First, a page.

A donation of sporting equipment to Ballarat's Centre for Multicultural Youth will help young people keep physically and mentally healthy during the coronavirus pandemic.
Social inclusion organisation Reclink donated sporting equipment including footballs, basketballs, netballs and other exercise equipment to the Centre For Multicultual Youth on Thursday.
Reclink Central Victorian sports coordinator Andrew Dunn said the organisation had adapted its offering since it was forced to halt regular sporting programs for disadvantaged communities due to COVID-19.
"We are keeping in touch with everyone by social media and by personal phone calls through a program called Reclink Connect," he said.
"We launched another program called Sports Share where we are giving brand new sporting equipment that has been donated to us to agencies, so people can still participate in sport and keep fit while they are in lockdown."
Mr Dunn said Reclink had formed new connections, including with the Centre For Multicultural Youth, since COVID-19 restrictions and was looking to expand its programs in Ballarat.
This is giving them that extra help to keep fit but also exercise and enjoy sport.Lunorphare Folly, Centre For Multicultural Youth
He said it was important members of the community who were isolated kept physically and mentally active during lockdown and the donations of sporting equipment was helping them achieve this.
"People have said they now have a reason to get up and exercise whereas before they may have been getting a bit bored," Mr Dunn said.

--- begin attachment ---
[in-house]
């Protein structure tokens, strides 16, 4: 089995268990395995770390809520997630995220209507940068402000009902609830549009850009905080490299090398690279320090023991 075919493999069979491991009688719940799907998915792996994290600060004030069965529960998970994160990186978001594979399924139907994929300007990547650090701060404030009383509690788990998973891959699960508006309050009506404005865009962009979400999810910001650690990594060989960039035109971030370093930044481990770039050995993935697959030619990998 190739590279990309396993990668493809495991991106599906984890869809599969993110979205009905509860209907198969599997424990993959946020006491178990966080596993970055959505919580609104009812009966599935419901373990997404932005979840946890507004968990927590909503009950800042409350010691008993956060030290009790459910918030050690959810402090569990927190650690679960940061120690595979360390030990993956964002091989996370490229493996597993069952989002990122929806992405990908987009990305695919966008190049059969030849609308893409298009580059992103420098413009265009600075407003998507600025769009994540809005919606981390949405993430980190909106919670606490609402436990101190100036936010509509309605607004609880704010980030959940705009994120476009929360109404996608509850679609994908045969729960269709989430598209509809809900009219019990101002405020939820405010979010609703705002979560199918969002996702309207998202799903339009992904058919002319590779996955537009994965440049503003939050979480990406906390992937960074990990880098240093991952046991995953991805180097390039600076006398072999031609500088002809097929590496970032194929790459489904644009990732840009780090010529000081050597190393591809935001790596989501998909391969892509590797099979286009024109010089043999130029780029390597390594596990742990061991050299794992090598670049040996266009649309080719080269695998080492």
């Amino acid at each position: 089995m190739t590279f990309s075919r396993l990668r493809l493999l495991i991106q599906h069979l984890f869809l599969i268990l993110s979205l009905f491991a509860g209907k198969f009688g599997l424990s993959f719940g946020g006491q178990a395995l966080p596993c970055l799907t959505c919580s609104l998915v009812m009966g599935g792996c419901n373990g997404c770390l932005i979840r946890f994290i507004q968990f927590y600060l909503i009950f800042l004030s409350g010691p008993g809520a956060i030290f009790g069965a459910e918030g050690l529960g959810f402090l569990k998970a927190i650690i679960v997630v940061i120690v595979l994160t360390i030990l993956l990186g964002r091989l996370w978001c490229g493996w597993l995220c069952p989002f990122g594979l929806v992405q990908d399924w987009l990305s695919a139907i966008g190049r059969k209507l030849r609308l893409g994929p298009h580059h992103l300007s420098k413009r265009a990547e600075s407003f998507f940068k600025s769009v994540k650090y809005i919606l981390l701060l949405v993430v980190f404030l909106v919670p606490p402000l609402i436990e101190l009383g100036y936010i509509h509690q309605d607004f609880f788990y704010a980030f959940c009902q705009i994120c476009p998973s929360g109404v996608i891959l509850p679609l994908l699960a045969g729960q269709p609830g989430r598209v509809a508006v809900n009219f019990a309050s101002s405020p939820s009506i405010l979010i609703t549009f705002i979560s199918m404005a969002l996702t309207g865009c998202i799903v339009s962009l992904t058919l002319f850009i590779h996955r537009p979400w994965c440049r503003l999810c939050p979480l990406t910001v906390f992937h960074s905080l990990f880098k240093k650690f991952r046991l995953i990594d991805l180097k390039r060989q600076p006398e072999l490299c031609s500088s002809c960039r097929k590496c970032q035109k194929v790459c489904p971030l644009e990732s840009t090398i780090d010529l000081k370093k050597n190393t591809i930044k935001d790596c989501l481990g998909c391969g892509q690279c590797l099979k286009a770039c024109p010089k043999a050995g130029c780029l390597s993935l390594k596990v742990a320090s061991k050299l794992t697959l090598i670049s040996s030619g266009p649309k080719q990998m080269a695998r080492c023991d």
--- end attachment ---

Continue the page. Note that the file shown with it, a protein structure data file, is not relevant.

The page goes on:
"They see this brand new gear there and want to get out and use it, whether it is kicking a soccer ball or hitting a tennis ball against the wall or shooting a basketball.
"They are getting up and about where they might not have had gear before and relied on the weekly activities Reclink had, now they have a reason to do activity at home."
RELATED COVERAGE: Ride, dance, stay on move amid COVID-19 isolation
Centre for Multicultural Youth youth facilitator Lunorphare Folly said the donation of sporting equipment would mean young people who may not be able to purchase their own equipment could continue exercising and doing what they love in isolation.
"This is giving them that extra help to keep fit but also exercise and enjoy sport," he said.
Mr Folly said like many organisations, Centre For Multicultural Youth had offered online programs since COVID-19 hit to help people continue feeling connected to their community.
"As humans we all want to feel connected in some way, connected to friends, family, community projects and activities," he said.
"It makes them feel like they are wanted, and they are. Everyone is welcome, especially in this community we have in Ballarat, which is a fast growing one.
"We are giving them that service they are used to having, but on a different platform."
Reclink also runs sporting programs for Windana Drug and Alcohol Recovery Centre clients and people in the disability community in Ballarat.
Mr Dunn said Reclink's regular sporting programs created a sense of connection and a feeling of being part of a team.
"A lot of the people we work with can not play for regular sporting teams, so it gives them an outlet to feel that team environment, that camaraderie and all the benefits you get from that."
Visit reclink.org for more information on the Reclink program, or agencies can contact firstname.lastname@example.org to inquire about joining the program.
Have you signed up to The Courier's variety of news emails? You can register below and make sure you are up to date with everything that's happening in Ballarat.